I had been longing to return to Asia again as a dance ‘insider’ as I was in Kyoto some years back. This was the way. Without hesitating, without even knowing where ( or if ) Ladakh was, I answered, “OK. I will come to Ladakh.”

I saw Sonam Kunga once more after that, and helped Tsondus send a couple emails, but after a couple months, never saw them again. 14 months later, I was in Ladakh. I had found out where it was. 

It turns out, Tsondus’ brother was the 23 year-old reincarnate Abbot of Lamayuru Monastery, now living his fourth lifetime in the past 500 years. His name is Bakula Rangdol Nyima Rinpoche. (Rinpoche is pronounced ‘rin-po-shay’: a title meaning transmitter of teachings. ) Not only was he an excellent dancer, but as leader of Lamayuru, he has chosen to emphasize its function as sanctuary for the dance. The young Rinpoche, in his own example among monks, is reviving a renewed commitment to its high purpose.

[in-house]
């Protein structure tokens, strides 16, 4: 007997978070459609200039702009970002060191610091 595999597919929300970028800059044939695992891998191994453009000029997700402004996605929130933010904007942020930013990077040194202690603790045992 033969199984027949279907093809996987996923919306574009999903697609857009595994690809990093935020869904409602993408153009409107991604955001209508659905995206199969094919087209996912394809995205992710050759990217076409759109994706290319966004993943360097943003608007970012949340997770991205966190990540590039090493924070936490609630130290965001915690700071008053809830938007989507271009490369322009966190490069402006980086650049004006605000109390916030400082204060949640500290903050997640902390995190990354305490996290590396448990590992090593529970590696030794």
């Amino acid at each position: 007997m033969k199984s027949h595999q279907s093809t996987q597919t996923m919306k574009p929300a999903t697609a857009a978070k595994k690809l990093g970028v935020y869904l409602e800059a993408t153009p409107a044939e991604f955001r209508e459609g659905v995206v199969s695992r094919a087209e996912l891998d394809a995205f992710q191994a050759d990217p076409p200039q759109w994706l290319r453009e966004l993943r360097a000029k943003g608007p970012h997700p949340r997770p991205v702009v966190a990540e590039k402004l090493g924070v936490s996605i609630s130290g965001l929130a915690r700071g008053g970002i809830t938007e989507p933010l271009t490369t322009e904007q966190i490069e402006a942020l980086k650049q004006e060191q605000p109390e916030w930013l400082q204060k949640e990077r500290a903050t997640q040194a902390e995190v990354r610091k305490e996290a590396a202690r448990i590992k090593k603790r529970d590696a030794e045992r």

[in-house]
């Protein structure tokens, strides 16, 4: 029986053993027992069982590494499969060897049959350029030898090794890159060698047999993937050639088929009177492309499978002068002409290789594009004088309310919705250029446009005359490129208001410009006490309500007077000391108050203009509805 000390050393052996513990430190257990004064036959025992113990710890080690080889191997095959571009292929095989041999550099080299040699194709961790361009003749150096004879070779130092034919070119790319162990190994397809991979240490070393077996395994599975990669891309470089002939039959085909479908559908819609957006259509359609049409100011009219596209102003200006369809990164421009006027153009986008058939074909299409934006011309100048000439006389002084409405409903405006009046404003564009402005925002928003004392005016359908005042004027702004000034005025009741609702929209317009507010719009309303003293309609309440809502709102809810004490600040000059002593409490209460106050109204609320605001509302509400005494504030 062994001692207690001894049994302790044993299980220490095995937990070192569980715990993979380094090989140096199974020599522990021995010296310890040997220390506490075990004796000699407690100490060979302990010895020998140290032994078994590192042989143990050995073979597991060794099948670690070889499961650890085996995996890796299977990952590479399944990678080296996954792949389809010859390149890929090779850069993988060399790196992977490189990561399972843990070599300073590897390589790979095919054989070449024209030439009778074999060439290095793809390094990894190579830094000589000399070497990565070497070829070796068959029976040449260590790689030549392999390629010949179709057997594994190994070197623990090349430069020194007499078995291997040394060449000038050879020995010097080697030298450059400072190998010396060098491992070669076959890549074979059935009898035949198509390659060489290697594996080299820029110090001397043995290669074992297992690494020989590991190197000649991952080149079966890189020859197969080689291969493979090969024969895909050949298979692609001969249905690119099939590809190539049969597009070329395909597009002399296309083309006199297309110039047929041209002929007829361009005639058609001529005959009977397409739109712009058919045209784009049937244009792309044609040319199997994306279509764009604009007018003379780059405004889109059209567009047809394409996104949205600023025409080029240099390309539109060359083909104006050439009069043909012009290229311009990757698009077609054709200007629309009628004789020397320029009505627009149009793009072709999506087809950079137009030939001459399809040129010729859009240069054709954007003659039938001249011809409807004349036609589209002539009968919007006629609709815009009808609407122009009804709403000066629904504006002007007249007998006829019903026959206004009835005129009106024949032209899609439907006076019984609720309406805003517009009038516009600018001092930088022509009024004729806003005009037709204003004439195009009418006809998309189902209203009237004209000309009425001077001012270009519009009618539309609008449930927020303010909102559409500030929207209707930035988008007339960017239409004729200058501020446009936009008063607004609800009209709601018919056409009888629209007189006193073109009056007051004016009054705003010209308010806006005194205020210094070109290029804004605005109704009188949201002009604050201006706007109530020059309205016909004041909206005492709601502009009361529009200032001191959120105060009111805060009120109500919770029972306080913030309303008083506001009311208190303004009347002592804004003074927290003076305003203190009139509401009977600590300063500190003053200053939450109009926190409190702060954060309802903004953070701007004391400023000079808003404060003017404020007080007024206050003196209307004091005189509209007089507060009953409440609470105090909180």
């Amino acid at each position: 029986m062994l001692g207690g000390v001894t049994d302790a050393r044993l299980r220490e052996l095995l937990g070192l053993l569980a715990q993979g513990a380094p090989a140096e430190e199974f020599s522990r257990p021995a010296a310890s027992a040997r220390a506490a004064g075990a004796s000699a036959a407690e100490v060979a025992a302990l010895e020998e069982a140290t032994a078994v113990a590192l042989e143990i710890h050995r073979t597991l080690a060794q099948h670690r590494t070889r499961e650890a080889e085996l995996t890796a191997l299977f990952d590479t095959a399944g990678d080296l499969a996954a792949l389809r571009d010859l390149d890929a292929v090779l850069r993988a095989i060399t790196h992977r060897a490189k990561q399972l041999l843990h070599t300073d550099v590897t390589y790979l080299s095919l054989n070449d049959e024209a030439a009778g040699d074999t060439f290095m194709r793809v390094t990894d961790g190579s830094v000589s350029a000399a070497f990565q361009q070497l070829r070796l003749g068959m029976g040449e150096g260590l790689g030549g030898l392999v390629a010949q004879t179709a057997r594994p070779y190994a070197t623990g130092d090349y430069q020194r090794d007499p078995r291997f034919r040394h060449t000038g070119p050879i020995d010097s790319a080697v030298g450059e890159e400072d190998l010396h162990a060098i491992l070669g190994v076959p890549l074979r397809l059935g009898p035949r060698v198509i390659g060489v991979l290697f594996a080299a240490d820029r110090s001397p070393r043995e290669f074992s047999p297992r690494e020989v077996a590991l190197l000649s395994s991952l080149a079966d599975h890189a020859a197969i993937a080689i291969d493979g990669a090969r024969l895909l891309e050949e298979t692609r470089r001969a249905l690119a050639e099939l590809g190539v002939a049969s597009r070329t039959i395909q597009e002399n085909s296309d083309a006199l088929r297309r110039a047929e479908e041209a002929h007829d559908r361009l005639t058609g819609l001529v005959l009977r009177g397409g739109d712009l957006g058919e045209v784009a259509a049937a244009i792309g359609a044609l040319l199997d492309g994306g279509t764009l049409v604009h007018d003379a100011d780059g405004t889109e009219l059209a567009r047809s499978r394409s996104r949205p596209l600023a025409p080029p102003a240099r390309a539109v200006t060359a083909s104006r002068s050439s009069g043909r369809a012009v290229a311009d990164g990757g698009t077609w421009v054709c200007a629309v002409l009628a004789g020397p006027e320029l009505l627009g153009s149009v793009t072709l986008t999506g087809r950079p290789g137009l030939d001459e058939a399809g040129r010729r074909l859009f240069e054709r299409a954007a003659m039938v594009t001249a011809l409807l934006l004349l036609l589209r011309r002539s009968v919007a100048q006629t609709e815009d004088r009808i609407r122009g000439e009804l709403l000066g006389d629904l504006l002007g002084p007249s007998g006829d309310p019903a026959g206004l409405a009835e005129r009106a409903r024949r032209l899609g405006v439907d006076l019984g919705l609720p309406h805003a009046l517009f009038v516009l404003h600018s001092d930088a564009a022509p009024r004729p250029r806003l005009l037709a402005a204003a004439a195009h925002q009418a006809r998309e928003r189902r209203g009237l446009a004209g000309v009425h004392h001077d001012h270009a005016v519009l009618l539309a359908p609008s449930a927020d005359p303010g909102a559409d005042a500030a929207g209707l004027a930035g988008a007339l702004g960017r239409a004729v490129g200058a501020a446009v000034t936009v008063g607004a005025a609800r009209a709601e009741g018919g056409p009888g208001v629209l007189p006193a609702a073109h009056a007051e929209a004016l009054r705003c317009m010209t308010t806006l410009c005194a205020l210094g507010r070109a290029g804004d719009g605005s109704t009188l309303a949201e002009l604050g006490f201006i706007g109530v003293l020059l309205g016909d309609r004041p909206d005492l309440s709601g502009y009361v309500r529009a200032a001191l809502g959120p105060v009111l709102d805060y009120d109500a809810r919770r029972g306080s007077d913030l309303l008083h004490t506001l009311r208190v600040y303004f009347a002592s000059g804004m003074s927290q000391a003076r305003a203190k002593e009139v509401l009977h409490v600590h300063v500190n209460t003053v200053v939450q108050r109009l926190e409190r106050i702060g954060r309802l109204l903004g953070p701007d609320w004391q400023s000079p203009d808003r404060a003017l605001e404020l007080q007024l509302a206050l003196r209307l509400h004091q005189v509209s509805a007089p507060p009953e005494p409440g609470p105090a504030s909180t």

Our taxi, completing the treacherous 6 hour drive from Leh to Lamayuru, stopped at the base of the mountain atop which sat Lamayuru Monastery.  Jessie and I looked up the steep crumbling path. A flurry of crimson robes was descending: old men, young men, and boy monks skipping along like foam on an ocean wave. Early 20th century explorer Marco Pallis labelled the boy monks, “monklings”, an endearing term I find quite fitting. Like Pallis, my first impression of Lamayuru was being greeted by a monkling. A bright-eyed 8 year old slid into the dirt to brake his speedy descent and stood in front of me, “ hello hello hello hello, heh heh heh heh, hah!” , he grabbed my single large and very heavy suitcase with one hand, slung the case over his head to land on his back, turned around, and immediately went running up the mountain full speed.